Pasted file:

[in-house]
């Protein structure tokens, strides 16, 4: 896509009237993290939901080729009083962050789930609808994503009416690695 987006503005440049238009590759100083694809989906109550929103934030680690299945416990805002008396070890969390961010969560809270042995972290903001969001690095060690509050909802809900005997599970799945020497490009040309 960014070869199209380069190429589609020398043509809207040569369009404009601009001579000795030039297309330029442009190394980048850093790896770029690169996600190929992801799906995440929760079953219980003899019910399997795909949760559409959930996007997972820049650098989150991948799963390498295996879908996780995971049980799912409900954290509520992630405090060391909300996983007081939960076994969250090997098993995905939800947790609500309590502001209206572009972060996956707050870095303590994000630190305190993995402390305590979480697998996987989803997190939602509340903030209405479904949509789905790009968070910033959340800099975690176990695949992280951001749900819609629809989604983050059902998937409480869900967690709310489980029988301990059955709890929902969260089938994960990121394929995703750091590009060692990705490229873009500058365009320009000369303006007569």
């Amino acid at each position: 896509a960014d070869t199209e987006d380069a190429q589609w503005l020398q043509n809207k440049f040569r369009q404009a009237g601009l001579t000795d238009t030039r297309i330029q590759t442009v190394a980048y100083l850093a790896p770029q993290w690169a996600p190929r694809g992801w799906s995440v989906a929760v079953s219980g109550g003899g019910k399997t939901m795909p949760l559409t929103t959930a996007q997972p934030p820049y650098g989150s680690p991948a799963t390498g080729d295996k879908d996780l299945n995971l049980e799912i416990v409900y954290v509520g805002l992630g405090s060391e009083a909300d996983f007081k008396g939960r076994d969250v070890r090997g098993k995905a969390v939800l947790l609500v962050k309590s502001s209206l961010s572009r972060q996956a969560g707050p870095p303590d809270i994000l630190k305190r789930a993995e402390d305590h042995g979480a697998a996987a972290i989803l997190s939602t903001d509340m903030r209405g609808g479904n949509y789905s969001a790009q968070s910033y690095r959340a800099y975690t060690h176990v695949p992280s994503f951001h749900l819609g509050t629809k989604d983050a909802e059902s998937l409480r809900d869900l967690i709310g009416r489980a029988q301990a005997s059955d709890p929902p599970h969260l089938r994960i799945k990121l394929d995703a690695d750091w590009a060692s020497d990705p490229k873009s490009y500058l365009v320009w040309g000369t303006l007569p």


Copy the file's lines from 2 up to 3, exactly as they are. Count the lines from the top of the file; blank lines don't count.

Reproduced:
């Protein structure tokens, strides 16, 4: 896509009237993290939901080729009083962050789930609808994503009416690695 987006503005440049238009590759100083694809989906109550929103934030680690299945416990805002008396070890969390961010969560809270042995972290903001969001690095060690509050909802809900005997599970799945020497490009040309 960014070869199209380069190429589609020398043509809207040569369009404009601009001579000795030039297309330029442009190394980048850093790896770029690169996600190929992801799906995440929760079953219980003899019910399997795909949760559409959930996007997972820049650098989150991948799963390498295996879908996780995971049980799912409900954290509520992630405090060391909300996983007081939960076994969250090997098993995905939800947790609500309590502001209206572009972060996956707050870095303590994000630190305190993995402390305590979480697998996987989803997190939602509340903030209405479904949509789905790009968070910033959340800099975690176990695949992280951001749900819609629809989604983050059902998937409480869900967690709310489980029988301990059955709890929902969260089938994960990121394929995703750091590009060692990705490229873009500058365009320009000369303006007569």
């Amino acid at each position: 896509a960014d070869t199209e987006d380069a190429q589609w503005l020398q043509n809207k440049f040569r369009q404009a009237g601009l001579t000795d238009t030039r297309i330029q590759t442009v190394a980048y100083l850093a790896p770029q993290w690169a996600p190929r694809g992801w799906s995440v989906a929760v079953s219980g109550g003899g019910k399997t939901m795909p949760l559409t929103t959930a996007q997972p934030p820049y650098g989150s680690p991948a799963t390498g080729d295996k879908d996780l299945n995971l049980e799912i416990v409900y954290v509520g805002l992630g405090s060391e009083a909300d996983f007081k008396g939960r076994d969250v070890r090997g098993k995905a969390v939800l947790l609500v962050k309590s502001s209206l961010s572009r972060q996956a969560g707050p870095p303590d809270i994000l630190k305190r789930a993995e402390d305590h042995g979480a697998a996987a972290i989803l997190s939602t903001d509340m903030r209405g609808g479904n949509y789905s969001a790009q968070s910033y690095r959340a800099y975690t060690h176990v695949p992280s994503f951001h749900l819609g509050t629809k989604d983050a909802e059902s998937l409480r809900d869900l967690i709310g009416r489980a029988q301990a005997s059955d709890p929902p599970h969260l089938r994960i799945k990121l394929d995703a690695d750091w590009a060692s020497d990705p490229k873009s490009y500058l365009v320009w040309g000369t303006l007569p």